Is Diamonds Are Forever Really That Bad?

Is Diamonds Are Forever Really That Bad?

As we emerge into a post-Daniel Craig Bond era, fans and critics alike are wondering – is James Bond really dead? The answer is, of course, yes but no. But rewind to 1971, when the seventh installment in the Bond series, Diamonds Are Forever, was greeted with an avalanche of criticism. You’d be forgiven for thinking that this outcry could have been the coup de grace for the legendary spy.

Six decades after his silver screen premiere James Bond is not only still alive, but kicking with remarkable vitality. The memory of the original Bond, the late Sean Connery, still lingers in the hearts of many aficionado, but Diamonds Are Forever is regularly criticised as not one of his best Bond movies.

But is Diamonds Are Forever really that bad? Sean Connery’s portrayal in his six movies from 1962 to 1971 introduced an era of secret volcano hideouts, gyrocopters, and killer-bowler-hat-wearing henchmen, marking a golden era of Bond movies.


Yet these same movies have undergone a over-the-top scrutiny due to instances of casual racism, misogyny, and classism. None more so than Diamonds Are Forever, Connery’s comeback movie.

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Diamonds Are Forever – A Gem of a Movie!

When Bond 7 was released in 1971, it was met with a storm of criticism, lambasted for its unhurried plot and lack of exotic locales, even though Amsterdam and Las Vegas are two of the best cities on the planet.

Loosely based on the novel, you might have to jog your memory to recall the film. Following the awkwardly racist You Only Live Twice in 1967, Connery handed in the keys to his DB5, and said goodbye to the character that made him a household name.

An obscure Australian model, George Lazenby, took over to add a fresh twist to the series. The divisive On Her Majesty’s Secret Service saw a fresh take on Bond – he got married and tragically lost his wife, Tracy, at the hands of arch-nemesis Ernst Stavro Blofeld.

Despite the divided public opinion, the producers were eager to have Lazenby back on board. However, due to questionable advice, the Australian decided not to return for the next movie.

Connery returned for one last stint

Amid the ensuing turmoil, Sean Connery was lured back, receiving a record-breaking fee of $1.25 million, which he nobly used to establish the Scottish International Education Trust.

What unfolded was arguably the most unostentatious Bond performance ever captured on film. The movie traces Bond’s journey from Amsterdam to Las Vegas in pursuit of diamond smugglers, culminating in the unveiling of Blofeld using the diamonds to construct an earth-destroying satellite laser beam.

Undeniably, the plot’s “gigantic laser beam” and Blofeld surgically altering stand-ins to mimic him inspired the infamous Dr Evil and his clone Mini Me in the Austin Powers movies.

Despite this, Diamonds Are Forever is definitely Connery’s most understated Bond performance. It shuns the extravagance of volcano lairs, gold painted victims, and shoes with daggers, and Connery has done away with painting an ‘Asian-face,’ avoiding one of the most ill-thought-out plot devices in cinematic history.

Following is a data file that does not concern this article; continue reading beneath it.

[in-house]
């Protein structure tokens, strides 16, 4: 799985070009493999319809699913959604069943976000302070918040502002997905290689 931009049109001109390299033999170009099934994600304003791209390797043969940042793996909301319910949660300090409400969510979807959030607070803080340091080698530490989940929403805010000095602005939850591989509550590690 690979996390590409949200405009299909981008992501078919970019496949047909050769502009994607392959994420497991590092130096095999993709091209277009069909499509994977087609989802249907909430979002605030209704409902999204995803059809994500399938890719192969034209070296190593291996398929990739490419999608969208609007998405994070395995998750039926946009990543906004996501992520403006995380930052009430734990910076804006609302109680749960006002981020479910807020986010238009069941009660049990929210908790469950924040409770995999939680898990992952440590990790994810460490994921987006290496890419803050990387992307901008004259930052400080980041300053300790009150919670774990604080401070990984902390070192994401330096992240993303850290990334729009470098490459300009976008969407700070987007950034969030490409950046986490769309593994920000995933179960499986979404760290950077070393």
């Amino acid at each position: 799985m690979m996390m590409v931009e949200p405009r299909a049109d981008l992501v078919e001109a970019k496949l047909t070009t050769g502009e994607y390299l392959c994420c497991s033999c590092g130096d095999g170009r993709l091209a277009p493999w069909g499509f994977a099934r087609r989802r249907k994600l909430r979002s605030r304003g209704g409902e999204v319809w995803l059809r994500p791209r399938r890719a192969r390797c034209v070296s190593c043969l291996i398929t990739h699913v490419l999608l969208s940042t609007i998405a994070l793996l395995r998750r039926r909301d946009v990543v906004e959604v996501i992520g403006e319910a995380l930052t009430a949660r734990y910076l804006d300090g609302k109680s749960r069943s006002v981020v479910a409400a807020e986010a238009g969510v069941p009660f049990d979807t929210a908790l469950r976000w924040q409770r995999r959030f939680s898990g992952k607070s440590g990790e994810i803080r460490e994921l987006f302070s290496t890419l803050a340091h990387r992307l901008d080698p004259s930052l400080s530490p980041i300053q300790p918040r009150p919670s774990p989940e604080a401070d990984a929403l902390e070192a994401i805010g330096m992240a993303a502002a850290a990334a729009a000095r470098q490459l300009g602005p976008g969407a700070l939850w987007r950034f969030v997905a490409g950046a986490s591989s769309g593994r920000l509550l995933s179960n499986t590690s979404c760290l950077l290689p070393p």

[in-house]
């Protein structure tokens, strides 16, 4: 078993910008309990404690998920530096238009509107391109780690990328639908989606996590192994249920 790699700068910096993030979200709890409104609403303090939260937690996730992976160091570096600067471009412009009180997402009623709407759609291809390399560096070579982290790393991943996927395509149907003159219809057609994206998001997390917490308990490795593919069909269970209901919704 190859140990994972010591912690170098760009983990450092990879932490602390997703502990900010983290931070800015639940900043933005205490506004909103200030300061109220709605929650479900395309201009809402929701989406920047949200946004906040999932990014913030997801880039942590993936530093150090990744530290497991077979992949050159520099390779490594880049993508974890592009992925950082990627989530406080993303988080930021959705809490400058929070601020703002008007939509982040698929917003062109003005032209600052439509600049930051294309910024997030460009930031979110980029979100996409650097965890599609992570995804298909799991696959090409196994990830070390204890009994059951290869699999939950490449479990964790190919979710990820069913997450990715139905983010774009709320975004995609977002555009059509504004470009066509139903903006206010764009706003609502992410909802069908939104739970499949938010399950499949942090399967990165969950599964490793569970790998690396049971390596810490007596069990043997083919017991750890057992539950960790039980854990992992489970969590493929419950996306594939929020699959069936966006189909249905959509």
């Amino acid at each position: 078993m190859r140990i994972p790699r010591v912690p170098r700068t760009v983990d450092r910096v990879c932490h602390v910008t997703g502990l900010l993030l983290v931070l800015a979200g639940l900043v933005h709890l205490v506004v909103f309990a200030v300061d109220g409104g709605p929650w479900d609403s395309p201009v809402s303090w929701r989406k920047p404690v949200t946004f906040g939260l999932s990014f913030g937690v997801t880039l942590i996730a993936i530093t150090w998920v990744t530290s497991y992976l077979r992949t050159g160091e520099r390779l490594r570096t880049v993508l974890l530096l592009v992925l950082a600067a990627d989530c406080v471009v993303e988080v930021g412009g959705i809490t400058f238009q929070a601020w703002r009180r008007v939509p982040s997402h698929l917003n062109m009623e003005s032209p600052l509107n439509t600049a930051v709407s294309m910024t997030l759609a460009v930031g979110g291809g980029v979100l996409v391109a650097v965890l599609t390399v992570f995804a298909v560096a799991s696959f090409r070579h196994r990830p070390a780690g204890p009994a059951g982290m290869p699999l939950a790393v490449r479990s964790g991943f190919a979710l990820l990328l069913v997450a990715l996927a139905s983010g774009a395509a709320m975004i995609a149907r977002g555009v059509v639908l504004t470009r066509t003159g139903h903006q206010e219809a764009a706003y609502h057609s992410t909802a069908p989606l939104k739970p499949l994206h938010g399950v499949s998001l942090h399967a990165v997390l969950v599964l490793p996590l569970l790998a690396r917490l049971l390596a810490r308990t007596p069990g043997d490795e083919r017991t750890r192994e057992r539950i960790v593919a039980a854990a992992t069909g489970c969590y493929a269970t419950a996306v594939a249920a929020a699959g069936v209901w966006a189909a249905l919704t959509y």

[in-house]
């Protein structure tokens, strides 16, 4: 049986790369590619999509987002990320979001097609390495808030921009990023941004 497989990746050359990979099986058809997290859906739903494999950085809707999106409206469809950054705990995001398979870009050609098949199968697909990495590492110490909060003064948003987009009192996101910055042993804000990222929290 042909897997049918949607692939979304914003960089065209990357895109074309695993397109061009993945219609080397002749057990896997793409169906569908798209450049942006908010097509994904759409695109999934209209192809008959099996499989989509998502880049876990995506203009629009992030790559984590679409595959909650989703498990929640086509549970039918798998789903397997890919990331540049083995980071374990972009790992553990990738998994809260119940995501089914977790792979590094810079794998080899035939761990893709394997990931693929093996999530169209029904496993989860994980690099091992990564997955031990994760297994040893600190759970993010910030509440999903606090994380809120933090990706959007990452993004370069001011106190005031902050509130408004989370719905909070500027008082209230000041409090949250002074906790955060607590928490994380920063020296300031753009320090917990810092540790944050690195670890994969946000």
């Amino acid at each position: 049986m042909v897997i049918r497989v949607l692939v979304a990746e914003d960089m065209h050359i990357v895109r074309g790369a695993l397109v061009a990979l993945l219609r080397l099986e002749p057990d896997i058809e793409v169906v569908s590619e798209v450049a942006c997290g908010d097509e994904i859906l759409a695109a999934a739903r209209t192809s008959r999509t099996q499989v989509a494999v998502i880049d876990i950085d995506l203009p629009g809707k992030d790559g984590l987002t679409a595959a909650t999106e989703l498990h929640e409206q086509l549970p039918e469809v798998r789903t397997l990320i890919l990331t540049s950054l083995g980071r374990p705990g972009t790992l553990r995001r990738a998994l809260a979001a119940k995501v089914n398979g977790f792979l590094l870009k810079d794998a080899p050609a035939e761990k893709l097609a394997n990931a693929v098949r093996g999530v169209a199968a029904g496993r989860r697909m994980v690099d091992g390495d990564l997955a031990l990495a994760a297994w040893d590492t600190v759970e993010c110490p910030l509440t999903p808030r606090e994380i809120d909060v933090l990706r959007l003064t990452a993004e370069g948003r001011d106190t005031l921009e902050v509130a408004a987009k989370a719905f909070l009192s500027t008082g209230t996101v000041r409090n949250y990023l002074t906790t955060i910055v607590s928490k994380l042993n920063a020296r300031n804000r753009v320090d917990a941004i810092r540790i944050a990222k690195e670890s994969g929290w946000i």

What emerges instead is a low-profile thriller, an early precursor to the existential thrillers that would dominate the 1970s. It lightly satirizes the moon landings, with Bond rampaging through a clandestine lunar film set, and the climax occurs not in Fort Knox or a remote island base, but on an oil rig.

Let’s not forget some of the best characters in the franchise history

The movie has two of the most terrifying henchmen and the deadliest duo in Mr. Wint and Mr. Kidd, a questionably gay duo who terrorised Bond and all young watchers of the movie. Then there’s one of the most divine yet underrated Bond girls in the bold and candid Tiffany Case.

Even minor character Plenty O’Toole, while former Playboy Bunny Lana Wood was no doubt chosen for her trophy cabinet, Plenty certainly adds to the plot and her death is somewhat of a sombre scene.

Let’s not forget one of the finest car chases in the Bond franchise as Bond muscles his way through downtown Las Vegas in the 1971 Ford Mustang Mach 1, culminating in one of the finest getaways of his career.

The early 1970s aesthetic is a treat, with Connery’s attire being relaxed but not straying into Roger Moore’s safari suits. His bow tie and lapels are broader, his hair shaggier, and his bone-white suit and pink tie combination could inspire your next summer wedding look for a Vegas wedding.

Part of the movie’s success is undeniably due to the return of Goldfinger director Guy Hamilton. However, it’s the unparalleled Dame Shirley Bassey who truly lifts the movie with one of the best Bond theme songs of all time – surely a factor in the film’s Academy Award nomination for Best Sound.

Diamonds Are Forever Is A Good Bond Movie

All things considered, Diamonds are Forever may be the most misjudged Bond movie – it’s certainly not as bad as critics made it out to be.

Despite its imperfections, it ushered in one of the most thrilling decades in cinema, moving away from the ridiculousness of earlier 007 movies, and demonstrating that even an older, reluctant Bond can thrill without the gimmicks and far-fetched schemes of the earlier (and later) offerings.

Far from being Connery’s worst film, Diamonds Are Forever is indeed one of the most grounded, stylish, and enjoyable. And as the Bond franchise looks to the future, its producers would be wise to recall this undervalued gem.